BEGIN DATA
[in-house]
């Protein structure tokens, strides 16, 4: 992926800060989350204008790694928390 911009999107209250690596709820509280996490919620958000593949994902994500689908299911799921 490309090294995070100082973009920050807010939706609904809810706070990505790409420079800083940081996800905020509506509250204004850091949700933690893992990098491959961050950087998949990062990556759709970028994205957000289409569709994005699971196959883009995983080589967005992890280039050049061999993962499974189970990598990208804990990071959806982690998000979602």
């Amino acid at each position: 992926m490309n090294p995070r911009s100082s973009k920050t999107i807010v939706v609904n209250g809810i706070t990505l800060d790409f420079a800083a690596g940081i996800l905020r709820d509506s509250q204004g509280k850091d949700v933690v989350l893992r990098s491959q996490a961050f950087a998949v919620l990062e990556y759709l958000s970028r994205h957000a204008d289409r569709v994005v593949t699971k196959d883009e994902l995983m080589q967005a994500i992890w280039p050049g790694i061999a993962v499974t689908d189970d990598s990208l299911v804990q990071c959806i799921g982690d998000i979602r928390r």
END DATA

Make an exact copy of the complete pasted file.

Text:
[in-house]
């Protein structure tokens, strides 16, 4: 992926800060989350204008790694928390 911009999107209250690596709820509280996490919620958000593949994902994500689908299911799921 490309090294995070100082973009920050807010939706609904809810706070990505790409420079800083940081996800905020509506509250204004850091949700933690893992990098491959961050950087998949990062990556759709970028994205957000289409569709994005699971196959883009995983080589967005992890280039050049061999993962499974189970990598990208804990990071959806982690998000979602």
């Amino acid at each position: 992926m490309n090294p995070r911009s100082s973009k920050t999107i807010v939706v609904n209250g809810i706070t990505l800060d790409f420079a800083a690596g940081i996800l905020r709820d509506s509250q204004g509280k850091d949700v933690v989350l893992r990098s491959q996490a961050f950087a998949v919620l990062e990556y759709l958000s970028r994205h957000a204008d289409r569709v994005v593949t699971k196959d883009e994902l995983m080589q967005a994500i992890w280039p050049g790694i061999a993962v499974t689908d189970d990598s990208l299911v804990q990071c959806i799921g982690d998000i979602r928390r």